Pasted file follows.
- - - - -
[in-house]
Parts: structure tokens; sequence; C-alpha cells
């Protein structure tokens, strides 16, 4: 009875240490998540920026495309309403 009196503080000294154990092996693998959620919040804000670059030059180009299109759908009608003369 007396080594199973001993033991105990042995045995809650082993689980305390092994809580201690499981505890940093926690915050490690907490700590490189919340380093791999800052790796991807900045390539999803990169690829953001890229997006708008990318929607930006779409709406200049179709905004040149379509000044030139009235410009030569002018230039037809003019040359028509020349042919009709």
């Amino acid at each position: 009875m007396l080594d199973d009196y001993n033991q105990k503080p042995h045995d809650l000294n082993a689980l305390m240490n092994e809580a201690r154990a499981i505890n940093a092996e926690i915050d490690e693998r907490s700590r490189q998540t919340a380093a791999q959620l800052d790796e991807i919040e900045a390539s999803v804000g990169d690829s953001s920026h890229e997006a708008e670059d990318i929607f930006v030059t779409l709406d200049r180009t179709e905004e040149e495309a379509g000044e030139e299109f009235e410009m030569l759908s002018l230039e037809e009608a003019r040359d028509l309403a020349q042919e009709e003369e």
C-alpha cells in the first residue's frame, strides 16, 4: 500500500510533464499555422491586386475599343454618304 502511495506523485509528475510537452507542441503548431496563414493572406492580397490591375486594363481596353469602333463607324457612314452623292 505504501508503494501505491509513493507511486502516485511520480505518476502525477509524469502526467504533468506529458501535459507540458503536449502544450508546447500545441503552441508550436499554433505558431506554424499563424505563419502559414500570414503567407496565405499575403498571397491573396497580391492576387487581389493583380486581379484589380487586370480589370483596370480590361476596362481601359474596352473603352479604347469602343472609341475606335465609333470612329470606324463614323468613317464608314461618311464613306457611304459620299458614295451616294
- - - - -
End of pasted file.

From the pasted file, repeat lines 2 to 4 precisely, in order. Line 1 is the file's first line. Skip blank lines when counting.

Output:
Parts: structure tokens; sequence; C-alpha cells
């Protein structure tokens, strides 16, 4: 009875240490998540920026495309309403 009196503080000294154990092996693998959620919040804000670059030059180009299109759908009608003369 007396080594199973001993033991105990042995045995809650082993689980305390092994809580201690499981505890940093926690915050490690907490700590490189919340380093791999800052790796991807900045390539999803990169690829953001890229997006708008990318929607930006779409709406200049179709905004040149379509000044030139009235410009030569002018230039037809003019040359028509020349042919009709």
């Amino acid at each position: 009875m007396l080594d199973d009196y001993n033991q105990k503080p042995h045995d809650l000294n082993a689980l305390m240490n092994e809580a201690r154990a499981i505890n940093a092996e926690i915050d490690e693998r907490s700590r490189q998540t919340a380093a791999q959620l800052d790796e991807i919040e900045a390539s999803v804000g990169d690829s953001s920026h890229e997006a708008e670059d990318i929607f930006v030059t779409l709406d200049r180009t179709e905004e040149e495309a379509g000044e030139e299109f009235e410009m030569l759908s002018l230039e037809e009608a003019r040359d028509l309403a020349q042919e009709e003369e």